Columnist Greg Hoard, and nostalgic Press Pros columnist, writes this tribute to baseball legend, Dodger play-by-play man Vin Scully…a first-hand account of one man’s “greatness”.
Cincinnati, Ohio— The first pitch was approaching. The Dodgers were in town and the press dining room at Riverfront Stadium was busy.
Vin Scully sat down with a few friends: Jim Russo, Baltimore’s “Super Scout”; and Bobby Wine, the Phillies forward man and former shortstop. The conversation was lively and light. Wine had the gift of enhancing a room, of brightening the spirit of everyone it encountered.
“Vin, I think you’ll finish your dinner around round three,” Wine said with a smile.
Scully, the legendary Dodgers announcer, smiled as he wiped his face with a napkin and stood to greet yet another who stopped by his table to offer his regards.
Everyone, it seems, from the Reds’ front office made a trail to his table: Joe Bowen, director of scouting; Chief Bender, Head of Player Development; Reds forward man Ray “Snacks” Shore; and Joe Nuxhall, radio man and living legend.
When Reds announcer Marty Brennaman stopped by, his respect and admiration were as evident as his well-groomed hairstyle and bullfighter pants.
“Marty,” Wine chided, still smiling, “maybe one day you’ll be as good as Wine. You think?”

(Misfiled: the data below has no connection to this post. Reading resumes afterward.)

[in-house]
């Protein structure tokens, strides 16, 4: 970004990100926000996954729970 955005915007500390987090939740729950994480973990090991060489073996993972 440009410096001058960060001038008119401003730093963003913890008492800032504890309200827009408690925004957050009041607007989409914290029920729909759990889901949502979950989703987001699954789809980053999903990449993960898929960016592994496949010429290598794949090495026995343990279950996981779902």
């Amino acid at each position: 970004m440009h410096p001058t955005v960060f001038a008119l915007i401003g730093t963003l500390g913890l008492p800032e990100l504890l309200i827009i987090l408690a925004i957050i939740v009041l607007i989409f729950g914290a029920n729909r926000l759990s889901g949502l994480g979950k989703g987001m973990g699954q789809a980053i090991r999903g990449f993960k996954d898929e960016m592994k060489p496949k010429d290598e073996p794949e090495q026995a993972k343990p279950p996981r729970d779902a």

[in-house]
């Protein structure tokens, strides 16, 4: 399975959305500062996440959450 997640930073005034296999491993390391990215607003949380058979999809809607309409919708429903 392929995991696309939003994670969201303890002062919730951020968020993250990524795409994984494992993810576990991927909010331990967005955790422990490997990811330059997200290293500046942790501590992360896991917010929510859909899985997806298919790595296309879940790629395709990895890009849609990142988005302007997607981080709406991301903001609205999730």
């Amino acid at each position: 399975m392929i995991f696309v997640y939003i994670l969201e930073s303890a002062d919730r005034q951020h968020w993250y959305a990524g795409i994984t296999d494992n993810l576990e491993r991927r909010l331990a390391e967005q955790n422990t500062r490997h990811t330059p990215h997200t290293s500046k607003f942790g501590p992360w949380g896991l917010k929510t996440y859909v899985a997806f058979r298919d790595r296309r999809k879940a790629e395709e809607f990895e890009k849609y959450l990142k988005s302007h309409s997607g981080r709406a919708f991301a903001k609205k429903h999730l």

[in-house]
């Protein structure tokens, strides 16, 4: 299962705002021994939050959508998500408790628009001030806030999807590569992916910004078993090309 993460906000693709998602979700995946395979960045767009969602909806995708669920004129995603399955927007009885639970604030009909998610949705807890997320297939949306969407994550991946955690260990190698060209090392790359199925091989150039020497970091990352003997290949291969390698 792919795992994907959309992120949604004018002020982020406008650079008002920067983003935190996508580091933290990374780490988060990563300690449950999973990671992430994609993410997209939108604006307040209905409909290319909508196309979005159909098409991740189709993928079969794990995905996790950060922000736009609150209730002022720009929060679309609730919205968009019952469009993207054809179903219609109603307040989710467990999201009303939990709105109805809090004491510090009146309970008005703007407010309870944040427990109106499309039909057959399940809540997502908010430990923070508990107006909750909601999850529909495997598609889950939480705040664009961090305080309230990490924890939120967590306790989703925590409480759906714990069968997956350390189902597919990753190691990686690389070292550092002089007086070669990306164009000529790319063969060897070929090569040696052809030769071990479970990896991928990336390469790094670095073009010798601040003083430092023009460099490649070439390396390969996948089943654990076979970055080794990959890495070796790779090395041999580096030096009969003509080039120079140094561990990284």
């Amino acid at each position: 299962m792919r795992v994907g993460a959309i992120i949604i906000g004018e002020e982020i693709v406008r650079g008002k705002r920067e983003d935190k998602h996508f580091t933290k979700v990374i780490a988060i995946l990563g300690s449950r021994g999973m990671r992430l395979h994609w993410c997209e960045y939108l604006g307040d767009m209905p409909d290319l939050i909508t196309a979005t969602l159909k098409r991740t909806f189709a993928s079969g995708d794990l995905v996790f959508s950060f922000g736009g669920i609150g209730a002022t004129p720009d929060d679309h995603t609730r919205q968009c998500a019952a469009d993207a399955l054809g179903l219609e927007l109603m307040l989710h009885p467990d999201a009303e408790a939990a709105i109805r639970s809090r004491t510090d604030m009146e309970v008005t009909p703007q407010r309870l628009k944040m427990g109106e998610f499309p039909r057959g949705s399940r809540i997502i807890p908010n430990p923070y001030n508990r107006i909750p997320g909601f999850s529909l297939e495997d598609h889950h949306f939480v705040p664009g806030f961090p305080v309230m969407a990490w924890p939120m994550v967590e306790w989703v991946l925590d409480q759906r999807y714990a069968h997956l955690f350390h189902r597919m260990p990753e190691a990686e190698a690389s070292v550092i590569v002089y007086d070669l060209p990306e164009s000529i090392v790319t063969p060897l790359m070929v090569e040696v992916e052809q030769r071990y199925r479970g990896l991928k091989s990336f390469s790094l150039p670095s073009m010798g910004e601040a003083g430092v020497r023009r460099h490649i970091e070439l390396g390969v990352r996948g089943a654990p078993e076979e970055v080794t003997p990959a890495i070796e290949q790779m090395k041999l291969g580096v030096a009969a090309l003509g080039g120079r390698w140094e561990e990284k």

“Bobby, please,” Scully interjected.
“Not in a million years, my friend,” Brennaman said. “Not in a million years.”
IT WAS IN 1980. It was my first year as a member of the Cincinnati Post sports team. Like countless others, I had grown up hearing Scully on radio and TV and marveled at his talent: how his stories – like artifacts from days gone by – seemed relevant to what was happening on field ; how her words seemed to float gracefully in, around and around the game; and how he never seemed to intrude into the room. He never appeared as a star. He simply called the game.
“Look who it is,” I said, nudging Hall of Fame writer and mentor Earl Lawson.
“Of course it’s Vin Scully,” Earl said. “Do you want to meet him?”
“Do you think that would be good? I mean he’s pretty deranged.
Within moments, I was introduced to Scully. “Have you met Jim Russo and Bobby Wine,” he said, shaking hands. “Join us. Sit down. So you’re new to the business,” Earl said. “Are you finding your way?
“Oh-oh,” Wine said smiling, “another recruit. Search.”
At first, Scully asks me more questions than I ask her. Where did I come from? Where did I go to school? Where had I worked before Cincinnati? Did I play ball?
Somewhere in the middle of it all, Russo and Wine had excused themselves to prepare for the game, but not once had Scully checked his watch.
Finally, I ask him if I can interview him for a report. “Of course,” he said. “Come with me to the stand. We still have some time before the game and we can pick it up tomorrow if you need more time.
We talked until a few minutes before the first pitch and not once did he seem rushed or needed me to continue. The next day, escape day for the Dodgers, we met again in the dining room and later in the broadcast booth.
My story made the front page of the sports section the day after the Dodgers left and when I ran into Brennaman, he stopped me.
“Son,” he said, “that’s a great story you did about Scully. Damn good job.
That was enough praise. I was 28, still trying to find my way and my place and still tripping here and there.
A FEW WEEKS later, however, I entered the office to find a letter lying in the center of my desk. At first I was surprised: “Who the hell is writing to me and whoever, how did they find me?”